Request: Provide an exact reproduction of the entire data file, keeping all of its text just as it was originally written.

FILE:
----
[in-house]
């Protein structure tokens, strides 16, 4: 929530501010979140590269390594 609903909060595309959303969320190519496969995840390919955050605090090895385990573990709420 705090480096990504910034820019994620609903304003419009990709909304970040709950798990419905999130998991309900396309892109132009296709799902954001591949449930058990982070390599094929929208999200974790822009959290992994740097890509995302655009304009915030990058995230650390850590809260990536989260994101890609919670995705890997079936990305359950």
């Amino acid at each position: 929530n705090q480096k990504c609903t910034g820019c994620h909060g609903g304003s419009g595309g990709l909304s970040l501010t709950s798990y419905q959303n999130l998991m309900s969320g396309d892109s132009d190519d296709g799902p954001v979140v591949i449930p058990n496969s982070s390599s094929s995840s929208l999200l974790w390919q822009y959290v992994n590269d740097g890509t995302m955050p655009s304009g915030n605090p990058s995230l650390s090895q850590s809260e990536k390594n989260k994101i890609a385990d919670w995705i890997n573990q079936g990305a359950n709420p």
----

[in-house]
């Protein structure tokens, strides 16, 4: 929530501010979140590269390594 609903909060595309959303969320190519496969995840390919955050605090090895385990573990709420 705090480096990504910034820019994620609903304003419009990709909304970040709950798990419905999130998991309900396309892109132009296709799902954001591949449930058990982070390599094929929208999200974790822009959290992994740097890509995302655009304009915030990058995230650390850590809260990536989260994101890609919670995705890997079936990305359950």
């Amino acid at each position: 929530n705090q480096k990504c609903t910034g820019c994620h909060g609903g304003s419009g595309g990709l909304s970040l501010t709950s798990y419905q959303n999130l998991m309900s969320g396309d892109s132009d190519d296709g799902p954001v979140v591949i449930p058990n496969s982070s390599s094929s995840s929208l999200l974790w390919q822009y959290v992994n590269d740097g890509t995302m955050p655009s304009g915030n605090p990058s995230l650390s090895q850590s809260e990536k390594n989260k994101i890609a385990d919670w995705i890997n573990q079936g990305a359950n709420p």